Image Description: Promotional poster for the upcoming ABC show The Good Doctor. The title appears in blue over a grainy black and white image of half of series star Freddie Highmore’s face (he is a young white man with dark hair). In contrast to the black and white, his eyes are a vibrant blue.

Yesterday, I saw promotional videos for two television shows that will be premiering next fall. Both shows deal with characters that are likely autistic (though only one will acknowledge that). They were the trailer for new ABC medical drama The Good Doctor

and a first look video of The Big Bang Theory (TBBT) spin-off Young Sheldon. That video has since been removed so I can’t link to it.

I am concerned about both. I’ve written about my issues with how TBBT theory deals with the character of Sheldon Cooper who is deeply coded as autistic but the creator and writers refuse to acknowledge that (see here). Creating a prequel series focusing entirely on a Young Sheldon Cooper is only going to exacerbate those issues and concerns.

Based on the first look video, the prequel series is unlikely to be faithful to TBBT cannon. Sheldon has had some personal growth on the show but references to his youth generally paint a static picture of a walking autism stereotype. He doesn’t like to be touched, he is rigid in his rule following, he is blunt to a point beyond rudeness crossing the line into cruelty and scientifically gifted to the point of probable savantism.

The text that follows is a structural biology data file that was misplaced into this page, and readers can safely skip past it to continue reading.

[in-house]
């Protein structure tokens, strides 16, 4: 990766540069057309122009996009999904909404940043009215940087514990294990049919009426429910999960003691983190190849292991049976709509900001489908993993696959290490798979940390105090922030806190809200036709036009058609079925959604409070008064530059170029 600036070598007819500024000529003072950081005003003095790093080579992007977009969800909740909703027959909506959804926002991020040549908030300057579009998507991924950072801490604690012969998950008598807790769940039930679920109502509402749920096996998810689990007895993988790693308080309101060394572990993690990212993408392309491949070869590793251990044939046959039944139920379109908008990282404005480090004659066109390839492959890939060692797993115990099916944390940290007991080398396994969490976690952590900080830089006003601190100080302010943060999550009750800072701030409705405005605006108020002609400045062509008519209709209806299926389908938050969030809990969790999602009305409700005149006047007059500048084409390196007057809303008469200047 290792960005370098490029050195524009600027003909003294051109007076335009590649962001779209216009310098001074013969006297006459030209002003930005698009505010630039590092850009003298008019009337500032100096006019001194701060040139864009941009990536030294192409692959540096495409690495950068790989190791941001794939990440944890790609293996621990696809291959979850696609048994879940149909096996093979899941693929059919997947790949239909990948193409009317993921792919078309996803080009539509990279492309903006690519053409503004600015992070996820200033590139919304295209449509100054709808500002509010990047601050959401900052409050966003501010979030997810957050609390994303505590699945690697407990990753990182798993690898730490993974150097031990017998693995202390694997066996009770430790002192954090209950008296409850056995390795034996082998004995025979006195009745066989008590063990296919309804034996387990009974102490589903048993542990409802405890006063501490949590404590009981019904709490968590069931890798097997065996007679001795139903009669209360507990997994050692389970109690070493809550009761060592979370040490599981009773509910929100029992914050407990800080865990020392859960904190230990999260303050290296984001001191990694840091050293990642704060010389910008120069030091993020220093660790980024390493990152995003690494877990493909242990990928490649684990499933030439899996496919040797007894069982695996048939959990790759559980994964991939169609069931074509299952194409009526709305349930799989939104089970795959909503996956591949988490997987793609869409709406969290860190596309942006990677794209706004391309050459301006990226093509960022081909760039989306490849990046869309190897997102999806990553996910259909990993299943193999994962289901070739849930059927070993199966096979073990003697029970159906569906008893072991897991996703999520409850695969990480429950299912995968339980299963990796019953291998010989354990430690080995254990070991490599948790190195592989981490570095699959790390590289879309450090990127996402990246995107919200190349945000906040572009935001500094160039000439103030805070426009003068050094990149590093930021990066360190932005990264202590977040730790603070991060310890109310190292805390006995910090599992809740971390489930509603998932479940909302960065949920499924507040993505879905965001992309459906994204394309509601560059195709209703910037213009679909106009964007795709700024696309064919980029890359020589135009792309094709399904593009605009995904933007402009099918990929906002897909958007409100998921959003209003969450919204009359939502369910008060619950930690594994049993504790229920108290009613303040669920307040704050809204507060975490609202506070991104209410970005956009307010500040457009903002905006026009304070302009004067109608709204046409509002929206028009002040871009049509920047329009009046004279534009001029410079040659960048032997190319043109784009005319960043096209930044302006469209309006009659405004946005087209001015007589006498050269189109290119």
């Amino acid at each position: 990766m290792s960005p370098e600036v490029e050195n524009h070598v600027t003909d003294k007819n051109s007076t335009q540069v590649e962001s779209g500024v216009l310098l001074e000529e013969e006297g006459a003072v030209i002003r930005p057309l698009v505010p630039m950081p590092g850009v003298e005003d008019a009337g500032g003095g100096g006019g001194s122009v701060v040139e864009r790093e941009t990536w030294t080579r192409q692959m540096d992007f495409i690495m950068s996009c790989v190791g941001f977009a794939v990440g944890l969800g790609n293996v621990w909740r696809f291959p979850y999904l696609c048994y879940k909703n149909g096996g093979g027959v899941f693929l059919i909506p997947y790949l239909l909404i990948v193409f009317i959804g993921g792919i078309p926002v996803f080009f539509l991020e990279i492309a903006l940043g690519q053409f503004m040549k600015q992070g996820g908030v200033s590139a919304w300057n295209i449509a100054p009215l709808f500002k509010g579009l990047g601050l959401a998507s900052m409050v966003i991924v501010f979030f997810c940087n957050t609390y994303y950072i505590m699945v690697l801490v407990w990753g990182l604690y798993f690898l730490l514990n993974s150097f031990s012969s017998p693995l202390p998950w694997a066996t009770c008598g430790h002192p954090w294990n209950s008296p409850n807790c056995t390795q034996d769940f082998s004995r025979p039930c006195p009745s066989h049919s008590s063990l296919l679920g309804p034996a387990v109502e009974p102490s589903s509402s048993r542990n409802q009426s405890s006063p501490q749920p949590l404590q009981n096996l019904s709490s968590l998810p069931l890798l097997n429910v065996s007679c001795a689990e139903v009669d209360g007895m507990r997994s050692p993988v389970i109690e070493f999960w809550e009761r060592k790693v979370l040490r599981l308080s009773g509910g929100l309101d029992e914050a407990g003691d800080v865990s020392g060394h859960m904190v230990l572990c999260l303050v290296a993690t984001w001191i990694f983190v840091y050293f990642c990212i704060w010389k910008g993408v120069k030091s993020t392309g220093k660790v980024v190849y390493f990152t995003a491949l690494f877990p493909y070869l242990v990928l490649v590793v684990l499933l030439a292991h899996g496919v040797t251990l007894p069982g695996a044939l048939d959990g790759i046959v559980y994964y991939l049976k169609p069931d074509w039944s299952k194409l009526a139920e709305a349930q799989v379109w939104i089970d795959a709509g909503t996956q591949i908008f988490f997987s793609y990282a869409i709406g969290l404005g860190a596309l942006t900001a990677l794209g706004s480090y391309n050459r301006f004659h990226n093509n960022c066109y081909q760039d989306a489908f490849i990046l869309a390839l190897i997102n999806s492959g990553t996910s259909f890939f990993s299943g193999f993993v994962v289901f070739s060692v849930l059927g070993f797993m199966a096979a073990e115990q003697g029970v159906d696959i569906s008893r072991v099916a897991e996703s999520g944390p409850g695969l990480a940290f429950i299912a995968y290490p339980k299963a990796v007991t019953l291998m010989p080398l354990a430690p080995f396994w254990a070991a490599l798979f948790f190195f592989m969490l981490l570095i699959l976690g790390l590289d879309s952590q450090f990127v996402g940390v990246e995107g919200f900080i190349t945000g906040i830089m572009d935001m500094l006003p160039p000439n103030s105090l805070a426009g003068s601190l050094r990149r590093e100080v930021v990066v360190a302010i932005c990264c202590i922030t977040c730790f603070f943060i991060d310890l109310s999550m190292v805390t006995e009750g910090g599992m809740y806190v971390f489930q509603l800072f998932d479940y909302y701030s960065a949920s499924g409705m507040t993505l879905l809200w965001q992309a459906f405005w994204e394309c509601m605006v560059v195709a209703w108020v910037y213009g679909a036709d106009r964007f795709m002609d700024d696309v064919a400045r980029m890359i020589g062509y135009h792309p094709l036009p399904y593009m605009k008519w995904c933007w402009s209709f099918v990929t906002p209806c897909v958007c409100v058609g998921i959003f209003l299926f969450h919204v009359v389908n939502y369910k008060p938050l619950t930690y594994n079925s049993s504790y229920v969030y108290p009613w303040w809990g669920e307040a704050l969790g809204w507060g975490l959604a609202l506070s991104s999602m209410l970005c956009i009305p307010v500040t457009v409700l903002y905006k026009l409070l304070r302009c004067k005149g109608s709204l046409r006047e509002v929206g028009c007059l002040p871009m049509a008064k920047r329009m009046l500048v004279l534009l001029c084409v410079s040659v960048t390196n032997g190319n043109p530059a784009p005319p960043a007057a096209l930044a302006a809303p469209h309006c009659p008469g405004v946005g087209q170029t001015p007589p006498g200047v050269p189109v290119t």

These aspects are present in Young Sheldon but it appears that the show intends for the young to experience some personal growth or the series will be filled with a child tattling on his much older classmates for dress code infractions (and that will get old really fast).

He is shown possibly cultivating a touching relationship with his father. A character who is wholly absent from TBBT (having died prior to the events of the series) and generally not referenced with much emotion by any of the characters who knew him.

It is unlikely that the series will be able to stay true to a character who would eventually grow up to be Dr. Sheldon Cooper of TBBT without the content getting dry but as a prequel, it is unlikely that the series will remedy any of the more problematic aspects that arise from the staunch refusal to acknowledge that Sheldon Cooper is neurodivergent.